It wasn’t, for arrests were mounting night by night. Not uncuriously, the victims were all noncommunists. The role of party members was to point out the wreckers and fabricate evidence.
Tolstoy wrung his hands at the events but never fully grasped the new realities. “I’m so glad I have nothing more to do with planning,” he said. “Scientific work is much more peaceful.” In August he was in Baku, on the Caspian Sea, and might have been able to slip across the nearby border into Persia but never made the attempt. He returned to Moscow, apparently unmindful of the machinery then grinding away. His apartment had been searched during his absence. A few days before his departure a communist professor had publicly alleged that the Barents Sea could yield 15 million tons of fish, that the trawlers were bringing in only 5 percent of the potential catch. Those who averred otherwise were wreckers.
Oblivious to Doom
On September 11, 1930, the unworldly V. K. Tolstoy, a noncommunist fisheries expert, a scientist first, last and only, sensed no personal danger but was already doomed. On September 12 he was arrested. A September 9 memo by the GPU contained “testimonies” that Tolstoy was a wrecker.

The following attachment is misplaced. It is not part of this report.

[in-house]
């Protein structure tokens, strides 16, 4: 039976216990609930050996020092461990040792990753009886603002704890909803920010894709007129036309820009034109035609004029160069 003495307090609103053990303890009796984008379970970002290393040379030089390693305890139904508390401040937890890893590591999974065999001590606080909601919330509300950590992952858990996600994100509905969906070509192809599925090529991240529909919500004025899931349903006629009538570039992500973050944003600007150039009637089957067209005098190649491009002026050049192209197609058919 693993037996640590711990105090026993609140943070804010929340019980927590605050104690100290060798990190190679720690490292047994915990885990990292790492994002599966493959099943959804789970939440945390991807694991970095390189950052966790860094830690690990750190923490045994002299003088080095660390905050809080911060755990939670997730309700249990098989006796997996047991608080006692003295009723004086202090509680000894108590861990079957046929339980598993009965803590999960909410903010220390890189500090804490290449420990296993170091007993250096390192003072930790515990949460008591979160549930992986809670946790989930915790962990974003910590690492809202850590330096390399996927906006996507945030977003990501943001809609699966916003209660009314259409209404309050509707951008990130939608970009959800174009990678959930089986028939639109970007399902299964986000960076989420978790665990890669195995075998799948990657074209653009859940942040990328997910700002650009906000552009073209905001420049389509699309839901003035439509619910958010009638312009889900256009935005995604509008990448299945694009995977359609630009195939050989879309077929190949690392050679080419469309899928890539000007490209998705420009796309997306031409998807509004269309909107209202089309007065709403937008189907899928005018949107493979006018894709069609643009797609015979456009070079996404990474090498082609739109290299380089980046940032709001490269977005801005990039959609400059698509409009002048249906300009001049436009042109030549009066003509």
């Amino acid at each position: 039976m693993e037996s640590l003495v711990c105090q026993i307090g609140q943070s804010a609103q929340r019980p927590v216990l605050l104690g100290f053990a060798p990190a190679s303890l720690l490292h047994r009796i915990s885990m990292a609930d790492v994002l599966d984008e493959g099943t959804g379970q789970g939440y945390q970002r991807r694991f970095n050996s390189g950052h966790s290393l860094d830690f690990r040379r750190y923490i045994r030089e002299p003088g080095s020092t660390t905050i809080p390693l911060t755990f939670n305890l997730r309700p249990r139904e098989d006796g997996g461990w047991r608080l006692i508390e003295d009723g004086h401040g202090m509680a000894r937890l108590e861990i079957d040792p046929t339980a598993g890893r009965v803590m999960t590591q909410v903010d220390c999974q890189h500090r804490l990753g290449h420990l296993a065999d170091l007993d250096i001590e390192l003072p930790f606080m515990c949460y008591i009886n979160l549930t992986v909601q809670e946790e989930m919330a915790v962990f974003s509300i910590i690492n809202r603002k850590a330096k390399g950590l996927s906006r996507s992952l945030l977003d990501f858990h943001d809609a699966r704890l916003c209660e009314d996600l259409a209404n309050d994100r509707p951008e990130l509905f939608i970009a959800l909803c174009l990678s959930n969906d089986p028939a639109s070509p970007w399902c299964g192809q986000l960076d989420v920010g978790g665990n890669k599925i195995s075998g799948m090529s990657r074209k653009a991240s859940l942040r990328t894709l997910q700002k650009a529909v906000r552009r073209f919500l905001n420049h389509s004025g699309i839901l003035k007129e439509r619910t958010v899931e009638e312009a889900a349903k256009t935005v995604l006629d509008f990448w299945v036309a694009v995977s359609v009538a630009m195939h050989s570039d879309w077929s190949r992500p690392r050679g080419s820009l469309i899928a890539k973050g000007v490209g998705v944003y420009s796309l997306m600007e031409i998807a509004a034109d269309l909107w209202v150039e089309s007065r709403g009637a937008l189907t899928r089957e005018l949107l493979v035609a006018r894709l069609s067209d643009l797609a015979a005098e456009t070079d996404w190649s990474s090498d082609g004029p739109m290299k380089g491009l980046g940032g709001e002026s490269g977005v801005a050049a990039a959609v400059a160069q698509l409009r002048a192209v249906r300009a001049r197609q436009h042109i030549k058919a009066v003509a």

Also rounded up were other apolitical experts, one a specialist in international fishing law, another the nation’s leading authority on fresh-fish refrigeration, another the foremost expert on fishing equipment. The September 22 newspapers exposed a total of 48 from all the food sectors as part of a conspiracy, “a counter-revolutionary organization of wreckers of the workmen’s food supply system,” rooted in the pre-revolutionary privileged castes, funded by foreign capital, aimed at “the producing of famine in the country . . . and thereby attempting to precipitate the downfall of the dictatorship of the proletariat.”
As the court cases against the 48 advanced, workers around the nation were forced to attend meetings and call for “justice.” Newspaper stories on September 23 and 24 published enthusiastic worker resolutions endorsing execution.
The GPU acceded to this groundswell of demand. It announced that the 48 had been condemned to be shot. Furthermore—“the sentence has been carried out.”